Preserving Deal Value in the Face of Increasing Complexity
How Non-financial Due Diligence is Mitigating Risk
March 24, 2023DownloadsDownload Article
Private equity has a reputation for buying underperforming or undercapitalised businesses and rapidly turning them into high-value assets. But in today’s decarbonising, digital economy, yesterday’s promising target can turn into a liability. Assessing where tomorrow’s growth will come from has become increasingly complex, requiring a wider range of risks and opportunities than ever before to be scrutinised during transactions.
Beyond legal and financial due diligence, other factors need to be considered prior to the commencement of a transaction as they can have a significant impact on deal value and risk exposure to the acquirer. With climate change at the top of the risk agenda and growing financial incentives to decarbonise, environmental, social and governance (ESG) considerations are shaping assessments of future value. At the same time, both value and risk are increasingly found in digital assets – from proprietary or personal data to game-changing platforms and digitised operational models.
Due diligence has never been more complicated. Especially in competitive deals, where time is of the essence, it can be challenging to know where best to focus due diligence resources. At FTI Consulting, we’re seeing more and more dealmakers prioritise new areas of focus.
Material ESG Factors
The shifting expectations of regulators, financiers, investors and consumers mean dealmakers are conducting more in-depth reviews of ESG risks and opportunities. At FTI Consulting, we have observed investors and financiers placing increasing pressure on organisations to incorporate ESG factors into investment decisions and provide credible and measurable reporting on their portfolios. All of this is elevating the need to conduct specialised ESG due diligence prior to transactions.
The breadth of possible considerations that fall under the ESG umbrella can seem overwhelming, with environmental and social issues varying by industry and often being company-specific, depending on the exposures to different risks.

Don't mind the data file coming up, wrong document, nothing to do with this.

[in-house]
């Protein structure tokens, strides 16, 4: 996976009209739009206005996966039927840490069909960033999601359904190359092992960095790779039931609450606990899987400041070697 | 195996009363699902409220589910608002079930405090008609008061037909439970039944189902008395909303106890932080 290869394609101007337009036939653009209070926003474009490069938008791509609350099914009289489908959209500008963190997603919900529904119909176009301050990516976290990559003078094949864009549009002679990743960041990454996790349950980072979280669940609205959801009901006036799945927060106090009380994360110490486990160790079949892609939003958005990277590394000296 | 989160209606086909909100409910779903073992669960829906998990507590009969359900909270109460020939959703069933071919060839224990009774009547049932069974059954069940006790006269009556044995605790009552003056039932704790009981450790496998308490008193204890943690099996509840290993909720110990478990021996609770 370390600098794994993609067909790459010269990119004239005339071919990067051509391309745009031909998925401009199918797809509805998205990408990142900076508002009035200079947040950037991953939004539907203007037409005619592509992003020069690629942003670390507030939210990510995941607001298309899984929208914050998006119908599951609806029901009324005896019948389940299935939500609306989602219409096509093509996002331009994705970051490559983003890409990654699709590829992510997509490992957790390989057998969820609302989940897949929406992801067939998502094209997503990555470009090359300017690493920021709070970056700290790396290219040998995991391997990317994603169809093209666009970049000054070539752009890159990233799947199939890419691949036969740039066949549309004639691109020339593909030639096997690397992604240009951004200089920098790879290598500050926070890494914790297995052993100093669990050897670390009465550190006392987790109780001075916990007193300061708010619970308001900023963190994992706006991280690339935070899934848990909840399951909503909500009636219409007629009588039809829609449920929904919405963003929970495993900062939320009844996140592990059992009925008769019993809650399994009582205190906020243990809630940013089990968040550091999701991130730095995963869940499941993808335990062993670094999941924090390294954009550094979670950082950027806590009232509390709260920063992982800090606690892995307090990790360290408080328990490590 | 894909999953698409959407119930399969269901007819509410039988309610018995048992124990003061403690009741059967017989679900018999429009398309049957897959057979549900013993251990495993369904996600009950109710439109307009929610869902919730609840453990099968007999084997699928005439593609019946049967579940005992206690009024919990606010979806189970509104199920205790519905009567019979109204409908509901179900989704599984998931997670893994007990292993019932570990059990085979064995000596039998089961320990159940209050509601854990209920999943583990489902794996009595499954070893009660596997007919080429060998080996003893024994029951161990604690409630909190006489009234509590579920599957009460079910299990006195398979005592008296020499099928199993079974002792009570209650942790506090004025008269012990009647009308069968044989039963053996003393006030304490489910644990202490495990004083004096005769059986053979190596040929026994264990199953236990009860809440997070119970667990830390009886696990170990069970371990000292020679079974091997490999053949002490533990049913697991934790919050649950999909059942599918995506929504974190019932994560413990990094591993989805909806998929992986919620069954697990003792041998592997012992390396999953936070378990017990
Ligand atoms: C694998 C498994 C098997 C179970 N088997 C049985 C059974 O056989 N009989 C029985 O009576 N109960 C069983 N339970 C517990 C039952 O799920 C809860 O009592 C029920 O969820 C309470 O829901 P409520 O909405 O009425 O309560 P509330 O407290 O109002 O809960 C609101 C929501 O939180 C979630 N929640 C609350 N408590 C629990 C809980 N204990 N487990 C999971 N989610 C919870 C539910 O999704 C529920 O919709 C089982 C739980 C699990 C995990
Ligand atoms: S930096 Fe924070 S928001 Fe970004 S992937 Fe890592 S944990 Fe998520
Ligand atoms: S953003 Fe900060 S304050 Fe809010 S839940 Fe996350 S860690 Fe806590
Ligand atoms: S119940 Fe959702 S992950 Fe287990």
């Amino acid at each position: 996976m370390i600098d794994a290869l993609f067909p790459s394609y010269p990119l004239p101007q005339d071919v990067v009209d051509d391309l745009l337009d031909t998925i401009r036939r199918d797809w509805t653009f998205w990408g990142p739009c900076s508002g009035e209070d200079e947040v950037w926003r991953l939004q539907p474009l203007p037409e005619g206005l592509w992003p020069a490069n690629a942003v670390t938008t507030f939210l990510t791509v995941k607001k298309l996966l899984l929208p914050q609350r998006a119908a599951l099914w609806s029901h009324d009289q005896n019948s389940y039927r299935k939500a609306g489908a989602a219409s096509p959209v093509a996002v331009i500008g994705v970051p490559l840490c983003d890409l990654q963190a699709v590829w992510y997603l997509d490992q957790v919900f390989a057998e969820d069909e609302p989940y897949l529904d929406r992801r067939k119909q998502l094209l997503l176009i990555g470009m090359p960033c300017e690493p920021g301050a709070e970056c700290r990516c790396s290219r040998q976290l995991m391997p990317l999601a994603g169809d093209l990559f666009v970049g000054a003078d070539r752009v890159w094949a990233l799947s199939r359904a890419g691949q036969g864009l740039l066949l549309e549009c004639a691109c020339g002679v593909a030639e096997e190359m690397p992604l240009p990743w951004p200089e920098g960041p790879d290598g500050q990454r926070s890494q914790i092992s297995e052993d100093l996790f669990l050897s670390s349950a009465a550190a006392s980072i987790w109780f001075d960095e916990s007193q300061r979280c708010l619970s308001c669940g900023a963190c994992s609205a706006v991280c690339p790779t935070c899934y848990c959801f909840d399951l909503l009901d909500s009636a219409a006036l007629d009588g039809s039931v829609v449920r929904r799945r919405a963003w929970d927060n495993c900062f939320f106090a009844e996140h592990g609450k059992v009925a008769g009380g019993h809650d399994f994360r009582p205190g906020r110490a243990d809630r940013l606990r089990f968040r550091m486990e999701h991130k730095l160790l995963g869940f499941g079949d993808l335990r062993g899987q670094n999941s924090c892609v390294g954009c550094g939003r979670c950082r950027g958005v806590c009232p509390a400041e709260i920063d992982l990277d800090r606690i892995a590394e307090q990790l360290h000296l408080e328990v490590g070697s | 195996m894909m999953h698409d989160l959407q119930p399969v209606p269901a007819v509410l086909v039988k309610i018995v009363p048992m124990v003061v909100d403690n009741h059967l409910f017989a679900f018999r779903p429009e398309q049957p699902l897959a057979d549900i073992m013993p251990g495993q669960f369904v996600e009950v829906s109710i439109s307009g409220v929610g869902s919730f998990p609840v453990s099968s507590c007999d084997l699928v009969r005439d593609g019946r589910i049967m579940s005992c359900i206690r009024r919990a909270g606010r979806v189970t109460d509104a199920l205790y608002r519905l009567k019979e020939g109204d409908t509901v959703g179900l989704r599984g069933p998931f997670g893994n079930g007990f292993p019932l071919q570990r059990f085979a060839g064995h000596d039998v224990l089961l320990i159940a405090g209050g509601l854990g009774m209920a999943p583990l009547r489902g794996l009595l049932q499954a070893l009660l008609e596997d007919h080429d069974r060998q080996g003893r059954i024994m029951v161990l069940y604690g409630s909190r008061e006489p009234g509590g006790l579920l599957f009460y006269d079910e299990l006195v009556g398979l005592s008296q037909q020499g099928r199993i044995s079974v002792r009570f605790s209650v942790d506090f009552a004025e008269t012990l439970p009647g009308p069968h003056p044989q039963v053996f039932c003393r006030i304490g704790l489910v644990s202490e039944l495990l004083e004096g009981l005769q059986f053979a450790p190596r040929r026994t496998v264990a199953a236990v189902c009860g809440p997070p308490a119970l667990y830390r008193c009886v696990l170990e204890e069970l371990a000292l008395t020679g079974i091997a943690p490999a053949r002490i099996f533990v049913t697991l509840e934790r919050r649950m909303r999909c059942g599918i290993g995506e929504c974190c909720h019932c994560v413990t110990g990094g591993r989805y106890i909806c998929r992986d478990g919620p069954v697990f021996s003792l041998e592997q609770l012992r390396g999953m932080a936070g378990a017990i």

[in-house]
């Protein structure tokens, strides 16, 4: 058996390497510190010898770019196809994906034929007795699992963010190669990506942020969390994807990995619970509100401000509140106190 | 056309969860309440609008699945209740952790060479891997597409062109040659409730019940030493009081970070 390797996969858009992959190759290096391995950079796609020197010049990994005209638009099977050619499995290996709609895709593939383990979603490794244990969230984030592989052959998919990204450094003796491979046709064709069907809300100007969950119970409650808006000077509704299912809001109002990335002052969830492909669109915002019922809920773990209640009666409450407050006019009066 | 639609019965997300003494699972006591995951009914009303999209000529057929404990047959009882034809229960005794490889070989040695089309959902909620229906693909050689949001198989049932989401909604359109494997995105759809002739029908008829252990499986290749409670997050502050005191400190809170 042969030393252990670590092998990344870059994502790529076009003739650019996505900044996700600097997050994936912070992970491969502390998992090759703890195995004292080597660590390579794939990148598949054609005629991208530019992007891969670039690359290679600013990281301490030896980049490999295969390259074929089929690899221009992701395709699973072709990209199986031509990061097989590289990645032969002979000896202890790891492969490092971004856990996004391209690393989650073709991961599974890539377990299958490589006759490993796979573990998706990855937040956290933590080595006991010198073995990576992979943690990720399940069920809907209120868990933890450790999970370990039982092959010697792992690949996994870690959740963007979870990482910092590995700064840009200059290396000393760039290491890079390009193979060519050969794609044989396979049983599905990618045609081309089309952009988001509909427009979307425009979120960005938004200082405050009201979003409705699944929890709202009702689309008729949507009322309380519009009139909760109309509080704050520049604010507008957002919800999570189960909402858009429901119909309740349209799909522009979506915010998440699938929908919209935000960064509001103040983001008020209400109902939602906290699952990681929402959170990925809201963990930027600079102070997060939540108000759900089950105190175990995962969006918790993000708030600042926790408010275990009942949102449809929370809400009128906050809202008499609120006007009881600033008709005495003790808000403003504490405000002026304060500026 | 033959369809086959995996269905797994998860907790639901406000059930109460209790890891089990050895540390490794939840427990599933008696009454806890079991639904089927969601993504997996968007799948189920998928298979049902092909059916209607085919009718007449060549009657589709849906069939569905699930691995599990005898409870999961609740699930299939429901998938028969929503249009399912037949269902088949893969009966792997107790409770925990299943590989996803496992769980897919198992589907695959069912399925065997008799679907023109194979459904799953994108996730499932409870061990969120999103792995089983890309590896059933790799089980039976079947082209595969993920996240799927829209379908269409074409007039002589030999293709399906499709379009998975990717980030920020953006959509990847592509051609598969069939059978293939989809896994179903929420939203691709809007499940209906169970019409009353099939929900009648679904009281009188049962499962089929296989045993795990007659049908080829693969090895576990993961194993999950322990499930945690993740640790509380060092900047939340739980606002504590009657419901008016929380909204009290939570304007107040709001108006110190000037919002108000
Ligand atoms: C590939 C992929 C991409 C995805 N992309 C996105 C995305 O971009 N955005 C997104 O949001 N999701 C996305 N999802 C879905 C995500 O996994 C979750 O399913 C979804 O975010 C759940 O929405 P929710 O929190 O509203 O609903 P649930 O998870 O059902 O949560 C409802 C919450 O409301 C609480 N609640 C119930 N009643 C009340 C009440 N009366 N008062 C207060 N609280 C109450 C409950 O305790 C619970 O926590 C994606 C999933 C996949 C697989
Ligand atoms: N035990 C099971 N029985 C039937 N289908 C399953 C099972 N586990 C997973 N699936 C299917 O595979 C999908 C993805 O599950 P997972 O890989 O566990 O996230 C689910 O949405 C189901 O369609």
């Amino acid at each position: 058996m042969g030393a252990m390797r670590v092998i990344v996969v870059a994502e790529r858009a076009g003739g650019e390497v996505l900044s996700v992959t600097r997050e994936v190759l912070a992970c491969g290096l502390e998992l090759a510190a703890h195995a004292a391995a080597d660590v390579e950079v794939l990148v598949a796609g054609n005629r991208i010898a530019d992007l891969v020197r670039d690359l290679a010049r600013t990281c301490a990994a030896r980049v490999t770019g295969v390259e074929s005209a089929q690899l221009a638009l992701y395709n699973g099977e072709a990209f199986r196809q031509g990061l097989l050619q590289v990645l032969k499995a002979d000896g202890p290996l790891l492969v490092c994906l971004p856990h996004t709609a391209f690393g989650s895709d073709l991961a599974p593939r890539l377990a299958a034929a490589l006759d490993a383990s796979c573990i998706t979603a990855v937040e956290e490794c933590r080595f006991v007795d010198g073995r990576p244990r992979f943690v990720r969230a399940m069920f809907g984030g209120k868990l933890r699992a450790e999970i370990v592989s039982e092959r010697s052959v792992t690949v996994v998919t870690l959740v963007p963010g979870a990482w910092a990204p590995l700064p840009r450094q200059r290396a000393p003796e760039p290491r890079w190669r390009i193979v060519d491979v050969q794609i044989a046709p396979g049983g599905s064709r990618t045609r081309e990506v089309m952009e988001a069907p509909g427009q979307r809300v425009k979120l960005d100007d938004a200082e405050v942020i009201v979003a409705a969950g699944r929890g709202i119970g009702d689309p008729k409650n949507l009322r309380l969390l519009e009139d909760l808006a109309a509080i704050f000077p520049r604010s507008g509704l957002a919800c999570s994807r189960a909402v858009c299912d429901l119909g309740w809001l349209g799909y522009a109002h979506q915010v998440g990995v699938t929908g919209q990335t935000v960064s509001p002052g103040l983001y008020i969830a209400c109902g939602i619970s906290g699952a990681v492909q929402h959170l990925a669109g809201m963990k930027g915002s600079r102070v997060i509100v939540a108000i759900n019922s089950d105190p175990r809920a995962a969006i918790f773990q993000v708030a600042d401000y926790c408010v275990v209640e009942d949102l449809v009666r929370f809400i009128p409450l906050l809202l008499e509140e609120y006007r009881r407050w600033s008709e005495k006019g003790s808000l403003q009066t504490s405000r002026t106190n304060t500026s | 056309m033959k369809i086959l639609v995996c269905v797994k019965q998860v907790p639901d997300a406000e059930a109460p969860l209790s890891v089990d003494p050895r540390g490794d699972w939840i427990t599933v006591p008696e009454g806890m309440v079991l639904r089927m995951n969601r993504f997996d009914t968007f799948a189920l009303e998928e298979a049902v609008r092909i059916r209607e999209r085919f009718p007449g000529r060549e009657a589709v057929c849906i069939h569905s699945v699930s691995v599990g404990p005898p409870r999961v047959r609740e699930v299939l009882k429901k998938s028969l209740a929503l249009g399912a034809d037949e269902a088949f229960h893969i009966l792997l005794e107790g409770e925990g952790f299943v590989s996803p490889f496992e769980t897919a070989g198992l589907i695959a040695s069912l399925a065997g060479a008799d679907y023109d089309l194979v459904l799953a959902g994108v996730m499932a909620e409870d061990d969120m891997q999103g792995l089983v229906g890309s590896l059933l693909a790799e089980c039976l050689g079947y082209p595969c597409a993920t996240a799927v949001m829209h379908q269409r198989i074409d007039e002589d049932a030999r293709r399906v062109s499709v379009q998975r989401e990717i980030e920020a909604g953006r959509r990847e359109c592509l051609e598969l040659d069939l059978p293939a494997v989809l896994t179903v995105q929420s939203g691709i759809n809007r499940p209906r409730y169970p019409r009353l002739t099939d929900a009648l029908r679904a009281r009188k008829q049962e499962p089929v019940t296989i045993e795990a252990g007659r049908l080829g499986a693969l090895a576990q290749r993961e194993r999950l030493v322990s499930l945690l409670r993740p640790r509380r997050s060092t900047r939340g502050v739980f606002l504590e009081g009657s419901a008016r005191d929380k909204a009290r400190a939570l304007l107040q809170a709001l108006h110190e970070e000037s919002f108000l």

ESG issues have the potential to impact acquisition value, as they can shed light on previously unforeseen risks or opportunities, and thus may impact whether deals go forward. ESG-related due diligence will look different for each acquisition, depending on factors such as the sector, business model, regulations and acquirer’s reporting requirements
Some common considerations in ESG due diligence extend to evaluating the maturity of a target’s ESG program compared to peers; assessing value and risk when a target lacks an ESG program and alignment of the target entity’s ESG initiatives with the acquiring company.
Sources of Digital Value and Risk
For example, customer information databases can be attractive acquisition targets with promising future value. However, privacy laws may constrain how they may be acquired, and may also limit their use post-acquisition. Further, consideration must be given to how to preserve and build customer trust during the acquisition process, or that valuable intangible asset may be compromised or destroyed entirely. In addition, if the target has over-retained personal information in breach of privacy laws, acquiring that information may also bring additional compliance risk and related financial exposure.
In addition, the systems of the target may have previously been hacked, leading to ongoing risk from attackers who have stolen corporate data. If the target’s systems have poor or inadequate security, this will need to be managed during integration to avoid introducing new vulnerabilities to the acquirer’s own network, which may bring associated costs. Being able to assess information governance and cybersecurity risks as early as possible in a transaction allows risks to be factored into the value of the acquisition.